Explain what the facts are that backup or contradict a position. Help reason through it. We'll teach our child to be active and aware but won't use him as an unwitting billboard for a political cause.

Margaret Brennan and her son.

I Will Teach Him to Do His Own Research

I recently asked a former top U.S. intelligence official her advice on how adults can avoid being manipulated, particularly on social media. She had decades of experience in how our adversaries manipulate information. Her bottom line: don't trust anyone or anything that tells you what to think. Pay attention to where the information comes from and whether it is a trusted source. As a journalist, it breaks my heart when people say things like, "I just don't know who or what to believe anymore."

I know so many journalists who strive for accuracy and not advocacy. Yet, I also see the crowded information space that we're in now where you can get an opinion just about anywhere these days and having a "hot take" on a topic is often more exciting than the person who spent months researching the issue.

That's why we will teach our son the importance of objective fact, and doing research to understand the context, and detail of an issue. If he has an opinion, he'll have to defend it.

I'll Help Him Embrace Diversity

In grade school, I used to sit with the New York Times Sunday edition. My parents encouraged me to do so. It excited me to see a snapshot of the entire world available at my fingertips. It also made me hungry to learn more; the topics we learned in school became more real and relevant. It eventually influenced me joining the news business.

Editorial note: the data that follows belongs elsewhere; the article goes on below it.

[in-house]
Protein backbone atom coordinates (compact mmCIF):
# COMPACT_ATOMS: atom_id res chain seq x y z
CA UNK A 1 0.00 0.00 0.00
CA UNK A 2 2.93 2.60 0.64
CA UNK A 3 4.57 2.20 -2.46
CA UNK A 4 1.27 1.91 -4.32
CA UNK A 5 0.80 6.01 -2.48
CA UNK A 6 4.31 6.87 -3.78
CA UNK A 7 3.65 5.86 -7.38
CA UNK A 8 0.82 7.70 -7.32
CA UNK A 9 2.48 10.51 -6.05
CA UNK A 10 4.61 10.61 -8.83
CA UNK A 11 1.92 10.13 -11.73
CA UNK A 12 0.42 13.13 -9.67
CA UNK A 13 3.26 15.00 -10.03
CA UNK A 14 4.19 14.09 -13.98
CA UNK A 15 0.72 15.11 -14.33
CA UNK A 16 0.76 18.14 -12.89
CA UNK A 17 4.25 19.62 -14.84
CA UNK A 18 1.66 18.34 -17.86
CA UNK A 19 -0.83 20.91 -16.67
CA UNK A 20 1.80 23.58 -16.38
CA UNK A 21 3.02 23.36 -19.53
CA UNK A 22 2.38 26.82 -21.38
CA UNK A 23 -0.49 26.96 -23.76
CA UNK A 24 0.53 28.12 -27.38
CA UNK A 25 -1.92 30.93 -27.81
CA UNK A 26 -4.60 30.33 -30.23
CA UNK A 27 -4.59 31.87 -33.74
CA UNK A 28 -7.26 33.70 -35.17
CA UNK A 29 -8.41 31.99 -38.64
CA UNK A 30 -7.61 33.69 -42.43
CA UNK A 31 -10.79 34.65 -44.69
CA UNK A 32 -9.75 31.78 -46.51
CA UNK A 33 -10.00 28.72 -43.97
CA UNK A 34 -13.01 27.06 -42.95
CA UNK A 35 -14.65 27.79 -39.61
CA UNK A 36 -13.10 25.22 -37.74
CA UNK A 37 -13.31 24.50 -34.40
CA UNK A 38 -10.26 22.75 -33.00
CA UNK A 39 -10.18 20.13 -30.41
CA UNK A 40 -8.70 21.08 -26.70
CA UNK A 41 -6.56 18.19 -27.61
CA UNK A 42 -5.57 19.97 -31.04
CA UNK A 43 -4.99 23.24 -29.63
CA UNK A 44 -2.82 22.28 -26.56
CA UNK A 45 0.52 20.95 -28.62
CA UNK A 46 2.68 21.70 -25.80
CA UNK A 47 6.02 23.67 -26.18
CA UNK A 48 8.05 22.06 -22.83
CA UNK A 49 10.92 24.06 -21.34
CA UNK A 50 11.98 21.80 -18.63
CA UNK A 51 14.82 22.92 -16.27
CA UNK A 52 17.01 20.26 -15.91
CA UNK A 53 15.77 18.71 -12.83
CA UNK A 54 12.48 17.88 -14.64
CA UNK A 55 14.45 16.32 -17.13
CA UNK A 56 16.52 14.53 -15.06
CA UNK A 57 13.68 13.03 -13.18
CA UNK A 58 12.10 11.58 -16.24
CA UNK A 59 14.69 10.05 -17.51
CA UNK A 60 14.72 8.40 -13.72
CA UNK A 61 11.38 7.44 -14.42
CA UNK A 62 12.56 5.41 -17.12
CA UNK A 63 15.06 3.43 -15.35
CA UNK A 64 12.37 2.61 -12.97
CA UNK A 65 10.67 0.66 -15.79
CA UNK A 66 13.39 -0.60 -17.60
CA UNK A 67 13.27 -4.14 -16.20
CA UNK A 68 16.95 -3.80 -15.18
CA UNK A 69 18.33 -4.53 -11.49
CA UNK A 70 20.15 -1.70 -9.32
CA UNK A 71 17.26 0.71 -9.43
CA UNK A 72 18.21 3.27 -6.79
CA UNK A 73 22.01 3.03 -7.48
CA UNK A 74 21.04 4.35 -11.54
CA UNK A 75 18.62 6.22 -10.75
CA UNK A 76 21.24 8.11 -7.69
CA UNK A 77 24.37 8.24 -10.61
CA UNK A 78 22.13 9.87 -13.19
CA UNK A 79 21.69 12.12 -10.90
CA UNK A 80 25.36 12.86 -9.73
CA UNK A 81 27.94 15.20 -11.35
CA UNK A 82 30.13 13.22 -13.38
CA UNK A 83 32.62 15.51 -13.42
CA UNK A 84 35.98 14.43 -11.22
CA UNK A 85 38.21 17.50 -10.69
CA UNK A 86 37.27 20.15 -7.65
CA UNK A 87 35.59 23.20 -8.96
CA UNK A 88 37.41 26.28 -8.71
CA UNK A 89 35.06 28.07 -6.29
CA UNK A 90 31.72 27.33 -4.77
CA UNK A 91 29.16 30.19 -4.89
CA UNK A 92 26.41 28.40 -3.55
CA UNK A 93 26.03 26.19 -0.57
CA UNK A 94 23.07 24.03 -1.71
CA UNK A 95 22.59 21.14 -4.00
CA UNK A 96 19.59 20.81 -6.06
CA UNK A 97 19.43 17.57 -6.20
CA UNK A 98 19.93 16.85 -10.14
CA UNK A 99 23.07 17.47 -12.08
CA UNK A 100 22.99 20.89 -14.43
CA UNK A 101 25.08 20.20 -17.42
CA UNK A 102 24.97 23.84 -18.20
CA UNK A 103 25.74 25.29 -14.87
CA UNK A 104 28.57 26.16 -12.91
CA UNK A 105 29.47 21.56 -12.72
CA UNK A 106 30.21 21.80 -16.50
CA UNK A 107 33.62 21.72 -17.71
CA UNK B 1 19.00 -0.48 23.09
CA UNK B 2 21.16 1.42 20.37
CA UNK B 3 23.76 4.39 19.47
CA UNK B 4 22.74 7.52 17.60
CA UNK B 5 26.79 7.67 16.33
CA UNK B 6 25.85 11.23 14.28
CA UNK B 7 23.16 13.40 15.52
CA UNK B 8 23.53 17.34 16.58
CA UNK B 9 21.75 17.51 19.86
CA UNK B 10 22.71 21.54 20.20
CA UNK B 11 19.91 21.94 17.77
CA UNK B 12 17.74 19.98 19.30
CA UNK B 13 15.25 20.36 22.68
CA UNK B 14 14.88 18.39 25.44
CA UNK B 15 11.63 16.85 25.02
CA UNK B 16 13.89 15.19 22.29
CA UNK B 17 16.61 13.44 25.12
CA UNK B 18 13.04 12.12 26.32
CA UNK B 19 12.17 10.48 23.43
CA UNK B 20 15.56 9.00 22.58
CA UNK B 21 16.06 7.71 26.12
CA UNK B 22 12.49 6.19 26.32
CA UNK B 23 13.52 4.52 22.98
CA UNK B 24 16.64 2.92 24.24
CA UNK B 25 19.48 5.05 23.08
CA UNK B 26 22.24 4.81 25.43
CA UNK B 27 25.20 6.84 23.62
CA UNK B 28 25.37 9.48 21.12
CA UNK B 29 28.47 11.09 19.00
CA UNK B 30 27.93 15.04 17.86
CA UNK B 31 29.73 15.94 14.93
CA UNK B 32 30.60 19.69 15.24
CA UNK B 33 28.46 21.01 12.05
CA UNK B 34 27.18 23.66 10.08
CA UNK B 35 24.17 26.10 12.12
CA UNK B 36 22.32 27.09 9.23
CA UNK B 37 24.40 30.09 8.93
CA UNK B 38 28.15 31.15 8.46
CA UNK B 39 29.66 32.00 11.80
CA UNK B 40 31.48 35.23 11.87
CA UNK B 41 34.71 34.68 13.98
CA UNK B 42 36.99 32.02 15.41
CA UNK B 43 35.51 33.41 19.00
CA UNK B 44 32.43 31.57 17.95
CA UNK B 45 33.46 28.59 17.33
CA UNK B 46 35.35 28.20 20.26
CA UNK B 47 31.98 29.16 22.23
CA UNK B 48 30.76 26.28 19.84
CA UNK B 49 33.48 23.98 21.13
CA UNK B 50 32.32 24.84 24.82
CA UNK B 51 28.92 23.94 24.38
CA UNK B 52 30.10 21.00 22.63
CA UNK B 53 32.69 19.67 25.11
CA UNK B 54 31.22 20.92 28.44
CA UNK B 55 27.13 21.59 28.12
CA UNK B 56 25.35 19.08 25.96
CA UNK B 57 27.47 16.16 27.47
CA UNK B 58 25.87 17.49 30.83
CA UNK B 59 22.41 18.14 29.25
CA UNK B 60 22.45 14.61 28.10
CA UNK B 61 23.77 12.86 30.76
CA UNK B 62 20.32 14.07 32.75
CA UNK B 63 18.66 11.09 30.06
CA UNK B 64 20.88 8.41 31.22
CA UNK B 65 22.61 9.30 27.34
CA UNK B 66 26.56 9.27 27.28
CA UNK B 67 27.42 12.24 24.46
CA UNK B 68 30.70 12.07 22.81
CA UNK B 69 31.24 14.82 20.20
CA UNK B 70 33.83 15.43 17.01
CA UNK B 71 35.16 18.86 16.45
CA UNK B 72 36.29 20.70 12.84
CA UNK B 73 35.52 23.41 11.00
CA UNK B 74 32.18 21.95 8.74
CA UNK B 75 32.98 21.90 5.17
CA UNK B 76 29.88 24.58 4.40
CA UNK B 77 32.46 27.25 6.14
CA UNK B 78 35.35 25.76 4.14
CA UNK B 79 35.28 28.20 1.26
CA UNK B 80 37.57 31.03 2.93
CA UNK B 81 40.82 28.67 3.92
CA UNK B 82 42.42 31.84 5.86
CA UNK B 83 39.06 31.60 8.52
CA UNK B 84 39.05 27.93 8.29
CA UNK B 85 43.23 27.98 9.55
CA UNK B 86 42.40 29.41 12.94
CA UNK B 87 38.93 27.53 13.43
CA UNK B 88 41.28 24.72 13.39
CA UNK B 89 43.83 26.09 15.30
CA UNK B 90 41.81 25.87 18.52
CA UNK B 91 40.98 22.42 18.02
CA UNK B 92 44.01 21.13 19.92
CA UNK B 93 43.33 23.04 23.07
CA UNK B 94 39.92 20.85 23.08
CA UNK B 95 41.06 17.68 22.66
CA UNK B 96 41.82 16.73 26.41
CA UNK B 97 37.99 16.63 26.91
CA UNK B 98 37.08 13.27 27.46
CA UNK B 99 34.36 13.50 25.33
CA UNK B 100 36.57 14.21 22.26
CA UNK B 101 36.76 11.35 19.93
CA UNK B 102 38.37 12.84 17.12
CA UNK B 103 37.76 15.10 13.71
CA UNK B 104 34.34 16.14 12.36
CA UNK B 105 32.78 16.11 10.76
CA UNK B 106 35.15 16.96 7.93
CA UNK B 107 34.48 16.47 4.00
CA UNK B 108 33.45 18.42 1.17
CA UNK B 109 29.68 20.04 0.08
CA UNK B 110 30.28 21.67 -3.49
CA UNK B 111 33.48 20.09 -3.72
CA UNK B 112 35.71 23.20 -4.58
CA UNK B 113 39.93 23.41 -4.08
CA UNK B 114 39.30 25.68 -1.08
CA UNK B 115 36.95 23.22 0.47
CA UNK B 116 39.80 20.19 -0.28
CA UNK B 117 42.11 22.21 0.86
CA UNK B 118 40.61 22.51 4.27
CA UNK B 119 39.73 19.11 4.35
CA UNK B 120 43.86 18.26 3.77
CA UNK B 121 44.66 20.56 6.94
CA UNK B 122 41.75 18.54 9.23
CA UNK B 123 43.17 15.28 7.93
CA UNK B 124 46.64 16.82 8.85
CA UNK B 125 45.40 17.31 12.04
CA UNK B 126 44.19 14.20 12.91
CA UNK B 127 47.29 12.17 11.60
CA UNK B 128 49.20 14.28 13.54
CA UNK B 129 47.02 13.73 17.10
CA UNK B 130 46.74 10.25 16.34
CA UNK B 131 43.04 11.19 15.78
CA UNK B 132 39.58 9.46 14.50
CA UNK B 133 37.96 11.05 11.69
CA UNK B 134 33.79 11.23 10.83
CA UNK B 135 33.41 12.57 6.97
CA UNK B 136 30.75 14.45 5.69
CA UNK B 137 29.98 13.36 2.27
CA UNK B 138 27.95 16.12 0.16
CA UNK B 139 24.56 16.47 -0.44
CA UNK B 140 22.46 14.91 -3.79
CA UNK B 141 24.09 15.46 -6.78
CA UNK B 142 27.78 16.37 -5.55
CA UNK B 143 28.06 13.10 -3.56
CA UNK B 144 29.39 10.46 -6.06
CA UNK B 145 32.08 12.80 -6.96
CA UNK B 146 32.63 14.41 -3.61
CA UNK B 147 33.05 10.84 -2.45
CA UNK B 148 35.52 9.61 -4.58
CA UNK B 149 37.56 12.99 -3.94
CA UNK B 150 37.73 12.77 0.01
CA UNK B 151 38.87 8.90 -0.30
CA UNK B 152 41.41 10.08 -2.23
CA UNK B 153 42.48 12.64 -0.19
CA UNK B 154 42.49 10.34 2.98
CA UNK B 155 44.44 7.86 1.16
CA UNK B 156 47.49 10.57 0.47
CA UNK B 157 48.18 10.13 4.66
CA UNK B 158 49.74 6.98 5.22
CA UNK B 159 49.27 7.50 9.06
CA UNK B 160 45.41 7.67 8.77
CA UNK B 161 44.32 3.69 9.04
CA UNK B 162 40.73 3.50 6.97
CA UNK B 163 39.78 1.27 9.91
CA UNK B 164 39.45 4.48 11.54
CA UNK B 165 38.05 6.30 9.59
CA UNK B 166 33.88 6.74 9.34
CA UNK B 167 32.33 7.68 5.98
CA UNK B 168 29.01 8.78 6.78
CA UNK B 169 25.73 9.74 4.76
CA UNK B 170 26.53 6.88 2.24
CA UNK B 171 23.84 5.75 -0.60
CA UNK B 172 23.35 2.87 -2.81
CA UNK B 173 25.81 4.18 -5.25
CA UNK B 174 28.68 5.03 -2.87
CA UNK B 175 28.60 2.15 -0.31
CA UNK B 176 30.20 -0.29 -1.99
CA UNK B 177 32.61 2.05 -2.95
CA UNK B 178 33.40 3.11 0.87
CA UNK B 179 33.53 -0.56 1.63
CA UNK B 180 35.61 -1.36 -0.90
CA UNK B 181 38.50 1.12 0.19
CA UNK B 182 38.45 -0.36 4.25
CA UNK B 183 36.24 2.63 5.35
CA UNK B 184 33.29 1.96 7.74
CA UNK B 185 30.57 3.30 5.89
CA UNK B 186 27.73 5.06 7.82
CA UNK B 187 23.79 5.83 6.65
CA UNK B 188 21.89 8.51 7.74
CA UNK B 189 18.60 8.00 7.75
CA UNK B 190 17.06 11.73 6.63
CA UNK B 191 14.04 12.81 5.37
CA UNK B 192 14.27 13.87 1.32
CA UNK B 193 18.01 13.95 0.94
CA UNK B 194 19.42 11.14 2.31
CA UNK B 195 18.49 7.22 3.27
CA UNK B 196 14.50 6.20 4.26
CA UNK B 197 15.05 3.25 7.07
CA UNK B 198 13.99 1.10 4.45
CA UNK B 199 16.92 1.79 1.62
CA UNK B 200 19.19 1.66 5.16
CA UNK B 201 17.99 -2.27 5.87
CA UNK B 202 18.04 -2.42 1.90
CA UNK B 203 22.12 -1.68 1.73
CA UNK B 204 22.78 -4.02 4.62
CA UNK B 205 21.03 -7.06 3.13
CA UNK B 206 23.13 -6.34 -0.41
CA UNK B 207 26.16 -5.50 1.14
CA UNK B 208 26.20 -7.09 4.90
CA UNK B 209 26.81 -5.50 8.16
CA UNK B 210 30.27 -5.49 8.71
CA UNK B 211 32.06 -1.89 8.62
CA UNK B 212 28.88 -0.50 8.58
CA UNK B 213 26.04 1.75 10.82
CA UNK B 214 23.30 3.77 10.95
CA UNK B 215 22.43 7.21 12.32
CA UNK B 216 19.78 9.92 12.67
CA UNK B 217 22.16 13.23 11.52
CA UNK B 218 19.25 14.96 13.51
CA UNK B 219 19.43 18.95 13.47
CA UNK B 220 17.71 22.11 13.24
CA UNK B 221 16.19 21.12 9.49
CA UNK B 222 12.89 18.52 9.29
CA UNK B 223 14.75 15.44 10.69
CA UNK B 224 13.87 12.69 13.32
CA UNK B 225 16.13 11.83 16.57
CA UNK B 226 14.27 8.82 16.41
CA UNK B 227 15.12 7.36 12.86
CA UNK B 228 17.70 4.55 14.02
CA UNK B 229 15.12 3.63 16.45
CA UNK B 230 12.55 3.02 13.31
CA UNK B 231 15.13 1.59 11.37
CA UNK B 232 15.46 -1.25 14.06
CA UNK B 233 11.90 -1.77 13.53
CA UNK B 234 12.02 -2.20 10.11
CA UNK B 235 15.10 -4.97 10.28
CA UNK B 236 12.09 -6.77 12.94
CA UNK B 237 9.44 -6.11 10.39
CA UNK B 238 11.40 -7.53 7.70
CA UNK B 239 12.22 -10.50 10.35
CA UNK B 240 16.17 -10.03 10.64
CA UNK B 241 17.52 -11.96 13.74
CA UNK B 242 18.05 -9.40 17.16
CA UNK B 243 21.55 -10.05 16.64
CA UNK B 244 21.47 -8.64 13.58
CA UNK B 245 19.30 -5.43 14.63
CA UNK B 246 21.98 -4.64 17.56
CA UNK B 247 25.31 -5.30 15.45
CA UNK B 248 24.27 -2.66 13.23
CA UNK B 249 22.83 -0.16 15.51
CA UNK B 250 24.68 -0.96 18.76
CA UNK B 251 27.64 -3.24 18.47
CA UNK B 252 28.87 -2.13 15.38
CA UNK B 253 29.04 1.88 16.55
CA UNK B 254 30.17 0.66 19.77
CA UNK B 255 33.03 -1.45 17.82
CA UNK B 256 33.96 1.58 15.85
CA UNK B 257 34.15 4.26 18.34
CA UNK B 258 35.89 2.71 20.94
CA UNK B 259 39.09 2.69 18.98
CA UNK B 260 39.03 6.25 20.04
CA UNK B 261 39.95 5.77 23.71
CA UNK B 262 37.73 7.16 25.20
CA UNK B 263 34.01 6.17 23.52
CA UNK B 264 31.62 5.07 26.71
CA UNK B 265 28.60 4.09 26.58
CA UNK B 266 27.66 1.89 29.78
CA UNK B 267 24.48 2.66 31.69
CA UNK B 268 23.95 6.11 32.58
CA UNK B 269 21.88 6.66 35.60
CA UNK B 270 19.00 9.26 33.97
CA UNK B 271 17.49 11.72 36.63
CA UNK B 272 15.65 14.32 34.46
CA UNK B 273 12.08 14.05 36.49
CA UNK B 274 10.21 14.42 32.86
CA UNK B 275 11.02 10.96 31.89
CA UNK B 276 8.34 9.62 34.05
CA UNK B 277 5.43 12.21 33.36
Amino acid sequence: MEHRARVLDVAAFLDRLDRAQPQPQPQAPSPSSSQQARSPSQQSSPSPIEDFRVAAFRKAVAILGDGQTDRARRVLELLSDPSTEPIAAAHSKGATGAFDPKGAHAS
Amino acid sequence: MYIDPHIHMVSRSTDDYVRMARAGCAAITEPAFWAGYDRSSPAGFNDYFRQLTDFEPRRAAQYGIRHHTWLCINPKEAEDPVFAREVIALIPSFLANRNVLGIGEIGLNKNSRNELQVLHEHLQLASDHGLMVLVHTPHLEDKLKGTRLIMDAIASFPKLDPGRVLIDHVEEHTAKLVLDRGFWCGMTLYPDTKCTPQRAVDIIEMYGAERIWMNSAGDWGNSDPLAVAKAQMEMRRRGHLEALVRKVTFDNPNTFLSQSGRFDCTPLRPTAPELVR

Our son is growing up in a multicultural family and he's already being taught to appreciate other cultures and languages. He's ahead of where I was as a small child. Doing this early is important to me because I want him to know that he's part of a larger society. While there may be wars and negative news stories about certain places, there is also rich history and value in those same places even if they look different from where he is from.

I Will Encourage Him to Listen to All Sides

Seeking information and diversity of opinion is more important than ever. Do not just seek affirmation of your worldview. That's critical advice for adults but also applies to what we share with our children.

Lately, avoiding politics at large family gatherings has been not only hard to do but also necessary to keep sanity and peace. That's in part because our country has become too partisan, too factionalized, and unable to hear out the argument from the other side. Labels often stop conversations rather than start some necessary and difficult ones.

I Will Accept My Own Mistakes

I'm sure that we'll make some mistakes in this adventure of raising our son. But big picture: I see the news and current events as a reminder that these children are not just ours but rather the next generation that will be shaping our country and globe for decades to come.

Margaret Brennan is moderator of CBS News' Face the Nation and the network's senior foreign affairs correspondent. She is only the second woman in the show's 65-year history to hold the role.